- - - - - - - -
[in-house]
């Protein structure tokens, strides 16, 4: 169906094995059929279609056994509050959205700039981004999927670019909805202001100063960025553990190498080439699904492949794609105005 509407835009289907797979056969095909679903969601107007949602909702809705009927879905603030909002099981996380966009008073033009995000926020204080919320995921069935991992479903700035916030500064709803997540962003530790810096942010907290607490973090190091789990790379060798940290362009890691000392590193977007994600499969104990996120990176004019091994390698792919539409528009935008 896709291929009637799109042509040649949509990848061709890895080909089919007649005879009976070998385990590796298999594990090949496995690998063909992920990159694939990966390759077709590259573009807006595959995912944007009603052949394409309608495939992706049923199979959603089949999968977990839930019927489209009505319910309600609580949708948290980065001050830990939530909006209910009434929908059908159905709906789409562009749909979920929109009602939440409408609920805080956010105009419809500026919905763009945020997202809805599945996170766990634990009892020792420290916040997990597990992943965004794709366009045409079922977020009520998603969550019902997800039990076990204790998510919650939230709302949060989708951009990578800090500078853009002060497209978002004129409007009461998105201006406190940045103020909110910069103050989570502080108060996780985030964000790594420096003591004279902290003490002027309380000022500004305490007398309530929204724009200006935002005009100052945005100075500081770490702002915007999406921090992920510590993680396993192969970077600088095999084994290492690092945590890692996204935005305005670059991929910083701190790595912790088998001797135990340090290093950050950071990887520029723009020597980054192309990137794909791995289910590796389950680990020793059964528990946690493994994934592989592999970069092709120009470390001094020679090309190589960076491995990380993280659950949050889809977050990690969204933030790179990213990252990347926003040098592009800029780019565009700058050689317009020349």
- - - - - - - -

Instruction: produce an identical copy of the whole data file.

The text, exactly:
[in-house]
């Protein structure tokens, strides 16, 4: 169906094995059929279609056994509050959205700039981004999927670019909805202001100063960025553990190498080439699904492949794609105005 509407835009289907797979056969095909679903969601107007949602909702809705009927879905603030909002099981996380966009008073033009995000926020204080919320995921069935991992479903700035916030500064709803997540962003530790810096942010907290607490973090190091789990790379060798940290362009890691000392590193977007994600499969104990996120990176004019091994390698792919539409528009935008 896709291929009637799109042509040649949509990848061709890895080909089919007649005879009976070998385990590796298999594990090949496995690998063909992920990159694939990966390759077709590259573009807006595959995912944007009603052949394409309608495939992706049923199979959603089949999968977990839930019927489209009505319910309600609580949708948290980065001050830990939530909006209910009434929908059908159905709906789409562009749909979920929109009602939440409408609920805080956010105009419809500026919905763009945020997202809805599945996170766990634990009892020792420290916040997990597990992943965004794709366009045409079922977020009520998603969550019902997800039990076990204790998510919650939230709302949060989708951009990578800090500078853009002060497209978002004129409007009461998105201006406190940045103020909110910069103050989570502080108060996780985030964000790594420096003591004279902290003490002027309380000022500004305490007398309530929204724009200006935002005009100052945005100075500081770490702002915007999406921090992920510590993680396993192969970077600088095999084994290492690092945590890692996204935005305005670059991929910083701190790595912790088998001797135990340090290093950050950071990887520029723009020597980054192309990137794909791995289910590796389950680990020793059964528990946690493994994934592989592999970069092709120009470390001094020679090309190589960076491995990380993280659950949050889809977050990690969204933030790179990213990252990347926003040098592009800029780019565009700058050689317009020349």